• Artificial fertiliser must not be applied to the field before 15 May, or 1 June where later-nesting ground-nesting birds and young may be found. Farmyard manure (FYM) and slurry must not be applied between 28 February and 15 May, or 1 June where later-nesting ground-nesting birds and young may be found.
  • Leave a strip of uncut grass 2m wide around the field boundary. Pesticides and herbicides may be applied to this strip only with the prior written agreement of Scottish Ministers.


  • The same field need not be chosen each year where an applicant rotates his winter keep production around his grassland area, but SEERAD need to be given details at application stage of the fields to be rotated, their locations and areas. If, during the lifetime of the plan, a variation to the approved rotation is agreed, the area upon which the annual management payment is calculated will be restricted to either that originally approved or the revised figure, whichever is lower.
  • This prescription cannot be applied to fields in the year in which spring-sown grass is being established, as in these circumstances there will be limited grassland cover in the early part of the year.
  • As the management required involves the late cutting of the crop, grass fields receiving substantial applications of fertiliser or slurry will not be suited to this management.
  • After mowing, the uncut strip must be left intact for at least one month.
  • Where corncrakes are likely to be present, there is a presumption that Prescriptions 3 and 4 will be adopted.

Small seed-eating birds

box 3.2


Linnet perched on gorse
Photo: Chris Gomershall
(RSPB Images)

These species include some of our most familiar and colourful birds, like chaffinch and goldfinch, of which healthy populations survive in Scotland. For several species, however, there has been some concern over their decline. Amongst these are linnet, twite, tree sparrow, yellowhammer, corn bunting, reed bunting and skylark.

These birds flock together over suitable feeding habitats in winter, and disperse to breeding habitats in the spring. Farmers and crofters play a vital role in caring for these species, as all are dependent on farmland for all or part of the year. They require a range of nesting sites and the Rural Stewardship Scheme can assist in providing these.

  • linnets and yellowhammers are to be found typically on farmland areas with hedges and scrub. They nest in scrub, hedges, hedge bases, long grass or low trees (Prescriptions 23, 24, 28 and 29);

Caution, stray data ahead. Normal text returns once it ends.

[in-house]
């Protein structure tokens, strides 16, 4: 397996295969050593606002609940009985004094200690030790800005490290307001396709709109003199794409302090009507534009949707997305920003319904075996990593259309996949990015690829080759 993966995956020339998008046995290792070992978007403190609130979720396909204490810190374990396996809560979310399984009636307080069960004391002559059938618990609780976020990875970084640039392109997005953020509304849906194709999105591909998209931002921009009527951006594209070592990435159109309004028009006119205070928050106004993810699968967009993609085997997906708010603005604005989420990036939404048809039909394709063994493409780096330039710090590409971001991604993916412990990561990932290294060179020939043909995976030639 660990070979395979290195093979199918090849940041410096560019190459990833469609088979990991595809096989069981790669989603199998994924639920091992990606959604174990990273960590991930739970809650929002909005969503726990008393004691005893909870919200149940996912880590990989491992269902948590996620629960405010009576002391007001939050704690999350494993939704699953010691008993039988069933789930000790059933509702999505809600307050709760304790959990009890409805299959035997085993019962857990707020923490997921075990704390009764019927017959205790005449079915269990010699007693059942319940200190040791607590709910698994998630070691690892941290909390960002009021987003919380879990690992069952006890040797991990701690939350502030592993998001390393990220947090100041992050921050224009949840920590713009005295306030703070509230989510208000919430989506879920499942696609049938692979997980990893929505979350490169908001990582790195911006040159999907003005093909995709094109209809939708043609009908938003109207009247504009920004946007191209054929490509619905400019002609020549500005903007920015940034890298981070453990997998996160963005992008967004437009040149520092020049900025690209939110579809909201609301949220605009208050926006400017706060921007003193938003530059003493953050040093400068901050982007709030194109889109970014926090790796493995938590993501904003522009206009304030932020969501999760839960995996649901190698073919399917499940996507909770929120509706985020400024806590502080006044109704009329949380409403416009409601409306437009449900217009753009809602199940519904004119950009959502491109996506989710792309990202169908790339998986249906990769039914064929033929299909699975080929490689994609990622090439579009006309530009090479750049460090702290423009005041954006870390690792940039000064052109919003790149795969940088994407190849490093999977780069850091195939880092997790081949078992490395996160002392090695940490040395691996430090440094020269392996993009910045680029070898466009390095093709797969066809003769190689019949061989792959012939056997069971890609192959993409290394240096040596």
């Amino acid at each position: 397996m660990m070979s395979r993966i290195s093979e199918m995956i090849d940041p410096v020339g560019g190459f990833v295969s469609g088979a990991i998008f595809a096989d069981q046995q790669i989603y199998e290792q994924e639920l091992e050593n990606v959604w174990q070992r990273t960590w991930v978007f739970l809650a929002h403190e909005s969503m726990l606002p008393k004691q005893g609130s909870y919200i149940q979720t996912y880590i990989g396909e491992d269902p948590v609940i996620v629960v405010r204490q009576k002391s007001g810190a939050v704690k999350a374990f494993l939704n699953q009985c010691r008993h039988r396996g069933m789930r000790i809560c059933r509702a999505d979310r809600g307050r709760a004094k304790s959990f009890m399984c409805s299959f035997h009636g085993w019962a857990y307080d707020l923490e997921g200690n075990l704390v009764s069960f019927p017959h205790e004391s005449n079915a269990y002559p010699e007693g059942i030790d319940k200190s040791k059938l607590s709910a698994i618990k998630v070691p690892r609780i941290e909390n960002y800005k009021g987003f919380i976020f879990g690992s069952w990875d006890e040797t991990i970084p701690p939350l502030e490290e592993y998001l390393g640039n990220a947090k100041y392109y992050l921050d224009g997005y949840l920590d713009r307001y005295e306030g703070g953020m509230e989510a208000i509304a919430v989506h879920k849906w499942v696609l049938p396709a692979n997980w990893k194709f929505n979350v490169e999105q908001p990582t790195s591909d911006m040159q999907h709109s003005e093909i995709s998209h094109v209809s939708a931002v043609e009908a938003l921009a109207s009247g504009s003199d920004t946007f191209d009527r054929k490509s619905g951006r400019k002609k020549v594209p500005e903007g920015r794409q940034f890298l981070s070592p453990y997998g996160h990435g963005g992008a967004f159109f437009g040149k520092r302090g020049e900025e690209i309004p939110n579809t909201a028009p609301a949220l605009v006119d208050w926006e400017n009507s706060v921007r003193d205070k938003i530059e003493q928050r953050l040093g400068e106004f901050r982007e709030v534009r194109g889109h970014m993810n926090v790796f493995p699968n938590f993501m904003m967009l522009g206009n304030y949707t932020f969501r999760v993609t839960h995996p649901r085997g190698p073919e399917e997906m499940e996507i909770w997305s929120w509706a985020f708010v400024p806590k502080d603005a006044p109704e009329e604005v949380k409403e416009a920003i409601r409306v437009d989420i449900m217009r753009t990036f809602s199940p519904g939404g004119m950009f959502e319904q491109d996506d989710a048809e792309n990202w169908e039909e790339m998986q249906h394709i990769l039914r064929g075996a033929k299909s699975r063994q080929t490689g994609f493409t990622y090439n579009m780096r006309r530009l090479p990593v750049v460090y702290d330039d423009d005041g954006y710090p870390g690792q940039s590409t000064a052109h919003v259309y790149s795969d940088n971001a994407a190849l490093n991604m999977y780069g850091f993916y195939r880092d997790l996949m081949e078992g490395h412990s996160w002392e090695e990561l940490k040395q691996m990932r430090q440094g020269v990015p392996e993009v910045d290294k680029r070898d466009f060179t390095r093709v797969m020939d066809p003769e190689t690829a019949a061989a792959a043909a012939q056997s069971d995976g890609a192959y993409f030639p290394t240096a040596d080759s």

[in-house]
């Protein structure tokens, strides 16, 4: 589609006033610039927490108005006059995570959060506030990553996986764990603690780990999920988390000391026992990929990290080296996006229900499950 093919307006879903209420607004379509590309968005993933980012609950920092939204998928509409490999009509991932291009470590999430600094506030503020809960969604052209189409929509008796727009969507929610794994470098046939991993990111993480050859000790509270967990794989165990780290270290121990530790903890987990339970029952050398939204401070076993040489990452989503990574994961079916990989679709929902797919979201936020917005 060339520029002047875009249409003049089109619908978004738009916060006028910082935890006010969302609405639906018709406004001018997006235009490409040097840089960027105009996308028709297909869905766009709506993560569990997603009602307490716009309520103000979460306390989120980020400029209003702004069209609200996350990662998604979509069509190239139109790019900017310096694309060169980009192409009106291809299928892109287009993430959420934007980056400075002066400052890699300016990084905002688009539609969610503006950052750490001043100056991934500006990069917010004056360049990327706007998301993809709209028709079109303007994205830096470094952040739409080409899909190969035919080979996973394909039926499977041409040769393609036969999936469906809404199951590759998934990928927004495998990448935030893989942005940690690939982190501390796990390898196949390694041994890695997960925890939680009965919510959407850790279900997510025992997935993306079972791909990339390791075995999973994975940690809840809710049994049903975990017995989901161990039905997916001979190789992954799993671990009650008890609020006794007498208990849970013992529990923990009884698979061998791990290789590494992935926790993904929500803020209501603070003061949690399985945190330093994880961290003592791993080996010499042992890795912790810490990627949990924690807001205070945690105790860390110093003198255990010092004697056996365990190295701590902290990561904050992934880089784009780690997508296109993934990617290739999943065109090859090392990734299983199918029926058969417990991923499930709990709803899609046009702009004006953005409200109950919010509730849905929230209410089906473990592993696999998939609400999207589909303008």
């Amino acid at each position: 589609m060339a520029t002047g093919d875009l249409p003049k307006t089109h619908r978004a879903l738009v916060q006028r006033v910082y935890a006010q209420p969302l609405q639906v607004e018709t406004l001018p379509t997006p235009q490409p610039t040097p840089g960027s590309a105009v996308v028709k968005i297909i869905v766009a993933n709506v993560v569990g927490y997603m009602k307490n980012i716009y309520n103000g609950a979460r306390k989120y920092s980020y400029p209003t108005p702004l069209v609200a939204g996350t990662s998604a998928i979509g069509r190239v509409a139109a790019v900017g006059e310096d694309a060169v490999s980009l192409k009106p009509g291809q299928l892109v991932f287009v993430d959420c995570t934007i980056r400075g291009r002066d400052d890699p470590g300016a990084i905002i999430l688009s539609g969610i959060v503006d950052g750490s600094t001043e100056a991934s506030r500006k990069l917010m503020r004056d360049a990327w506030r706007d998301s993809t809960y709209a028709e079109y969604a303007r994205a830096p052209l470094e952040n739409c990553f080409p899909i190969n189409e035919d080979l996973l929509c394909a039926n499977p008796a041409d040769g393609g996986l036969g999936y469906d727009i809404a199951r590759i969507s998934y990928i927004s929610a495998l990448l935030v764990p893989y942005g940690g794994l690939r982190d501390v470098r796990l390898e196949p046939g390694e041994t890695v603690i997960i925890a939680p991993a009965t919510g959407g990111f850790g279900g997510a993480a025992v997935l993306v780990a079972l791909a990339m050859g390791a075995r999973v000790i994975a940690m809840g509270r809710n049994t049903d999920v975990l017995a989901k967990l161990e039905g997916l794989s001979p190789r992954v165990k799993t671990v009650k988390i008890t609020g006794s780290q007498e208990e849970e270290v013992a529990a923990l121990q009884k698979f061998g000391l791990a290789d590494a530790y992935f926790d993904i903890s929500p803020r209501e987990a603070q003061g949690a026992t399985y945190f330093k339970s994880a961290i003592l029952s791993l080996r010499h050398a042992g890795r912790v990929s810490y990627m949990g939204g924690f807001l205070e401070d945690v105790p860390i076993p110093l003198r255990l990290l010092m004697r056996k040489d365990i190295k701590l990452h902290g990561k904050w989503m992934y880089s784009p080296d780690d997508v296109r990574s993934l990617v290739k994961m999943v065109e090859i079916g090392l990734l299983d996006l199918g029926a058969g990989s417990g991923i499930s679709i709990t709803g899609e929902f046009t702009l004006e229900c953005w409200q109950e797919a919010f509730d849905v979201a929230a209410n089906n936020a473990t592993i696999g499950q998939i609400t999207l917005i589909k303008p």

• reed buntings are to be found typically on farmland with ditches and reed-fringed wetlands: they often nest along ditches in long grass; in some areas they nest in crops (Prescription 18).
  • skylarks and twite are typical of more open farmland landscapes, and both species also occur in upland areas:
    • skylarks on lowland farmland nest in open crop/grass fields, well away from tall trees or hedges, but avoid short, tightly grazed grass (Prescriptions 2, 8, 21, 22, 25 & 26). Nests in winter-sown crops are often deserted as crops grow tall. Tramlines in spring-sown crops are favoured nesting and foraging areas. Set-aside can also provide good nesting opportunities.
    • twite usually nest in moorland or bracken patches, often on steep ground, adjoining farmland or croftland with abundant weeds.

Flock of feeding finches
Photo: Chris Knights (RSPB Images)

In the winter, all of these species feed on seeds, including cereal grains, grass and weed seeds. Skylarks take a proportion of leaf material from crops or weeds. Cereal grains are the main winter food for only a few species: others depend heavily on seeds of broad-leaved and grass weeds, or oilseed rape. Unharvested crops (Prescription 28) and set-aside will assist with over-winter survival, especially if there are weeds.

In summer, most species feed their young on invertebrates, with particularly important insect groups being weevils, spiders, grasshoppers, craneflies and sawflies. These invertebrates are often dependent on farmland weeds for their existence. Linnet and twite feed their young on weed or unripe oilseed rape seeds. Given appropriate management, RSS can provide summer feeding opportunities - Prescriptions 2, 6, 8, 21, 22, 25 & 26.